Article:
It was about 45 minutes to an hour into the movie when I first checked the time. I’m not hard and fast on that being a dig on a flick but it didn’t help this one much. I looked down and saw where I was and knowing the run time and that I wasn’t even halfway done, I was a little disheartened. But this was right in the middle of the part where I felt things lingered a bit much. We know from the trailer that Adrian stalks Cecilia in plain sight. Its the bulk of what the film is about and they spoon feed you that in the trailer. So for her to walk around as long as she did, apparently bewildered by what was actually happening, it felt a bit tedious. There were some choices here that set up later plot points but I’m not going to get into them and they also felt really bumbling in real time.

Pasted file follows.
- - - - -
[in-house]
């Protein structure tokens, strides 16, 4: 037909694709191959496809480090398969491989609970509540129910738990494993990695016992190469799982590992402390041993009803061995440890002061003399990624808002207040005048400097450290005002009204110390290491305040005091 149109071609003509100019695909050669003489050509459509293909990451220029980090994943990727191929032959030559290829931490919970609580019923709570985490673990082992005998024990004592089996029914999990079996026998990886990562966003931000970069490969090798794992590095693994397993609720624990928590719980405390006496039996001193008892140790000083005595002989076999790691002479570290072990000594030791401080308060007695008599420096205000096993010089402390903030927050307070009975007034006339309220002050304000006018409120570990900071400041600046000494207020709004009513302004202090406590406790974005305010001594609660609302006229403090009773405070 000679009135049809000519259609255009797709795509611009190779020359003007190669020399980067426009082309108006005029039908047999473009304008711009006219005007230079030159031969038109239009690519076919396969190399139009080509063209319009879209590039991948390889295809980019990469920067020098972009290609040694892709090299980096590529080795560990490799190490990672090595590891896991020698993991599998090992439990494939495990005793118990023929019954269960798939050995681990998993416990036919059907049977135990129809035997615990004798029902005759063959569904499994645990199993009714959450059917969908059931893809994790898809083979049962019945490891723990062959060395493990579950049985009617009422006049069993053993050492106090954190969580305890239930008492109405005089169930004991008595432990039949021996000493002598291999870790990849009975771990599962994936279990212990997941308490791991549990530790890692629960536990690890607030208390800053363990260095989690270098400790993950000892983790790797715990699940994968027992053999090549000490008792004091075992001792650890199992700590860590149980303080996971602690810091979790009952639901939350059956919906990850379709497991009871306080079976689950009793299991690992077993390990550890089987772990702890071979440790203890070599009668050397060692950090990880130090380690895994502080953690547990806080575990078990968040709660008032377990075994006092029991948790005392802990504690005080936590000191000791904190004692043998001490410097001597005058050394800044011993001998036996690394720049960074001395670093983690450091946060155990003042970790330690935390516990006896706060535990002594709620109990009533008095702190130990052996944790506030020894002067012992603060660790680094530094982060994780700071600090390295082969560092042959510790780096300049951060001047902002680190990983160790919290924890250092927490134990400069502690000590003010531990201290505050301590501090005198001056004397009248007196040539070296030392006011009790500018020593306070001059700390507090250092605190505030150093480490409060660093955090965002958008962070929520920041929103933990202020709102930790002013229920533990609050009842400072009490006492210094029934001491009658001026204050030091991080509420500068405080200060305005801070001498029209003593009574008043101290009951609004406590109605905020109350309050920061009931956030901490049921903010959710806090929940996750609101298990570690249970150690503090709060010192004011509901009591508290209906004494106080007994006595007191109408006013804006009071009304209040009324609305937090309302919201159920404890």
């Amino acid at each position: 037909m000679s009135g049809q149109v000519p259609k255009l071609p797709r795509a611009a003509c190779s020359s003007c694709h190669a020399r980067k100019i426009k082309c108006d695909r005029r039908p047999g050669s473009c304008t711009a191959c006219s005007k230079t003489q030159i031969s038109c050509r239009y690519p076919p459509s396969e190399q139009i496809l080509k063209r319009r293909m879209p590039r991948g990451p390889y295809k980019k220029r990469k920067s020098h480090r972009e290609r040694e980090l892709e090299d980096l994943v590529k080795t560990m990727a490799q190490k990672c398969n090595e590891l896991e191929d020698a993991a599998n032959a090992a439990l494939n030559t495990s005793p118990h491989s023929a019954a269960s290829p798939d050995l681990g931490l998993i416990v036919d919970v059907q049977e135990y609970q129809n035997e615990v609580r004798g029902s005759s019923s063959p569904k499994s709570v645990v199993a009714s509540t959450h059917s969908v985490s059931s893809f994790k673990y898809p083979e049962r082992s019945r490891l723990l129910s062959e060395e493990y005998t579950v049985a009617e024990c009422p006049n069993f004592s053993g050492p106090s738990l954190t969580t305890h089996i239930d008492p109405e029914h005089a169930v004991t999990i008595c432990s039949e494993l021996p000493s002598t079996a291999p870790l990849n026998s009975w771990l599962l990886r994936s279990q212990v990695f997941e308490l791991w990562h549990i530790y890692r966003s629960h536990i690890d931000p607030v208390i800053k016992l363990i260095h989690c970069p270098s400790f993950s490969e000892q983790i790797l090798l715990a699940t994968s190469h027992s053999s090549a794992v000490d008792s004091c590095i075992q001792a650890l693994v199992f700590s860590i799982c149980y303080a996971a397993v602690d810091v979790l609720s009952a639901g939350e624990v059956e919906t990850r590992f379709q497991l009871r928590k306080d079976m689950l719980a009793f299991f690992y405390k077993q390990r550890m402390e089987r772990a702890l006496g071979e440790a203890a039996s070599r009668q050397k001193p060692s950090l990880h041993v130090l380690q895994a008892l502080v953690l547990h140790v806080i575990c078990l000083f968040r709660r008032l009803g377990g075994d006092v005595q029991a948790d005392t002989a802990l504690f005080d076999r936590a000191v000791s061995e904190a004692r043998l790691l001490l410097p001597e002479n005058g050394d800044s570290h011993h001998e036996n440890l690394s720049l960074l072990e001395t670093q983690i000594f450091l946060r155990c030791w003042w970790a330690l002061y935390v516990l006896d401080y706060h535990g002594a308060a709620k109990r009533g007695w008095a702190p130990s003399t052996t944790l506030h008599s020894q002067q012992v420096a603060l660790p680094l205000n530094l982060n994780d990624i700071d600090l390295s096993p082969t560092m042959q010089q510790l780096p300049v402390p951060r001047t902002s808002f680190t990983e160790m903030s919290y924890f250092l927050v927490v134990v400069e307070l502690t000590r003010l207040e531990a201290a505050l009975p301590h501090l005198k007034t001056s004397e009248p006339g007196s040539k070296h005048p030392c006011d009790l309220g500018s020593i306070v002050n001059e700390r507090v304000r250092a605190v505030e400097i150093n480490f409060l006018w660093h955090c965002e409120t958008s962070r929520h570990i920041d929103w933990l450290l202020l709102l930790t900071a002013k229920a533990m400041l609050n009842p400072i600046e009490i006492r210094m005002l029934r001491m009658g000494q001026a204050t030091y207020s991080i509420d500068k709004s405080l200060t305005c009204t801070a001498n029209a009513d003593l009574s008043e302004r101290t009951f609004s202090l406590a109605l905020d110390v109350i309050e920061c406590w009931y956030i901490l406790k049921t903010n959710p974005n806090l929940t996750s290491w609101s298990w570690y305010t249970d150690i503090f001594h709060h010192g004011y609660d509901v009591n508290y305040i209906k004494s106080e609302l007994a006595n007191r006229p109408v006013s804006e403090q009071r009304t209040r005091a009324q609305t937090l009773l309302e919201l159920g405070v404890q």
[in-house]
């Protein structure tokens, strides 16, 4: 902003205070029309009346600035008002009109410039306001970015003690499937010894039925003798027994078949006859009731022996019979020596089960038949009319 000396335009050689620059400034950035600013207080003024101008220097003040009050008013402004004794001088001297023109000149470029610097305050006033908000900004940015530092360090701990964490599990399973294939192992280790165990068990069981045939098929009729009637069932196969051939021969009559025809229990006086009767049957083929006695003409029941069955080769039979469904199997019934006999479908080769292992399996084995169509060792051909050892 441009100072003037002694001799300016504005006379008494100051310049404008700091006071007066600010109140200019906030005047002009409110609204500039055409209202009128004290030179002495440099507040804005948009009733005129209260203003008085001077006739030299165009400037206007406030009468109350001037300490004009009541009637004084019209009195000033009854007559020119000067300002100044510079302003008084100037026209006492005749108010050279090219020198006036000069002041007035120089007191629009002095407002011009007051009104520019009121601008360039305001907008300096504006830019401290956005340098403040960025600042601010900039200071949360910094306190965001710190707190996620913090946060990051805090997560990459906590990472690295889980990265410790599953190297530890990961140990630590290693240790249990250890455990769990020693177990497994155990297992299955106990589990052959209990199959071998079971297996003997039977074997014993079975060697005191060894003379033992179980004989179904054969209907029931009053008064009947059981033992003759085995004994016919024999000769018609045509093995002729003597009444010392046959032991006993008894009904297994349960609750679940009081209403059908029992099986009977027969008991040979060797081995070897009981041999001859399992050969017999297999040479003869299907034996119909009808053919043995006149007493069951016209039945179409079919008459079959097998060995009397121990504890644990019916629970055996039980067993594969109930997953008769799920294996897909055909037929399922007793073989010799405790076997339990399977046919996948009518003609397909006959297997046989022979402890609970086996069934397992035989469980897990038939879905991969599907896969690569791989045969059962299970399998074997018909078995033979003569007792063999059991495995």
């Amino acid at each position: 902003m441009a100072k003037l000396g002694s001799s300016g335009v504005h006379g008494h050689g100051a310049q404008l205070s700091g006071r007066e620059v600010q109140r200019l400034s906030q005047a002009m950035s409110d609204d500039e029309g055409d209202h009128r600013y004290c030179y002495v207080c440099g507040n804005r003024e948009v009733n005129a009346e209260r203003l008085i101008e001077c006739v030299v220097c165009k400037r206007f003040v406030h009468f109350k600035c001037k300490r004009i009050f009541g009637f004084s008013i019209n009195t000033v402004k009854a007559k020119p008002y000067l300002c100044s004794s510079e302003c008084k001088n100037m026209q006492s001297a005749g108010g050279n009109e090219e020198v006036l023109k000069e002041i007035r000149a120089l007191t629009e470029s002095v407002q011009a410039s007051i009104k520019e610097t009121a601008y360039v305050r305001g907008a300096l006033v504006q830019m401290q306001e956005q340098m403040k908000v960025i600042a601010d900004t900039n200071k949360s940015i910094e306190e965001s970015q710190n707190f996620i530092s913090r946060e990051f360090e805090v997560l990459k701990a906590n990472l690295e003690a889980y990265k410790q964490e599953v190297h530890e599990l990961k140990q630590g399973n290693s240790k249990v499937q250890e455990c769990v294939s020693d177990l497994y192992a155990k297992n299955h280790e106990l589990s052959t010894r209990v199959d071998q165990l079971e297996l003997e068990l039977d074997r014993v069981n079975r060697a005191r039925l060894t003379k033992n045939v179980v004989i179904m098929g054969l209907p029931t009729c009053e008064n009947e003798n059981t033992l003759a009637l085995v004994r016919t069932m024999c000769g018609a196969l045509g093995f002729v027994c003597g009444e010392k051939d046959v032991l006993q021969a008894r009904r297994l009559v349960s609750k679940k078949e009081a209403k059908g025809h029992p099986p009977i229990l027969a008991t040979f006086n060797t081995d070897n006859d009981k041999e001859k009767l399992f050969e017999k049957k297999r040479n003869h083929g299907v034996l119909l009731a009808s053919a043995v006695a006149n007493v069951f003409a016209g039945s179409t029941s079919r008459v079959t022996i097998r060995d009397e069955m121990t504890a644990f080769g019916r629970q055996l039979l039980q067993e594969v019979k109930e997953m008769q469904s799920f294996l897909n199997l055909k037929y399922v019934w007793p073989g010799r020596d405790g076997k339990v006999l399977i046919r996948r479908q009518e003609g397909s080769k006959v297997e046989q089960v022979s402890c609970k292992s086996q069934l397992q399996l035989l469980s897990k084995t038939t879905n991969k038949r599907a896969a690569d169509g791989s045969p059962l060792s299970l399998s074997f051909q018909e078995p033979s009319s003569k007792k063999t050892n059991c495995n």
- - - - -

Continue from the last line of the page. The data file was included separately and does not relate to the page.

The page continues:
So once everybody thinks Cecilia is full on crazy, which they kind of do and do not have great evidence for at this point, things pick back up. The spiral moves pretty quickly and some bad things happen that get “C” into some legal troubles. This seems to be playing right into the carefully carved out scheme of our antagonist. Getting into the final act of the film we see Cecilia’s character begin to pivot away from being a victim into more of a fighter which is nice to see in her character arc. I did like that the idea of domestic violence being the backdrop as a conversation piece was a solid idea. In the same way that films like “The Babadook” center on examining grief over a lost loved one, I liked the social commentary built into the plot by the nature of Cecilia and Adrian’s relationship. One of the unfortunate problems with the film is also one of the things that makes it well made. Its the old catch 22. There’s a certain amount of disbelief you have to suspend for some of the elements of the film to work, as with most movies. However, they definitely want you to stay in the realm of the possible and not go all the way into supernatural to build the tension. There are times when this is really well applied and there are times when it backfires on some seemingly important plot points. Cecilia’s personality shift doesn’t feel overtly forced but at the same time it also doesn’t seem as organic as the plot would like you to believe. It was definitely a partial struggle in bridging the middle of the film.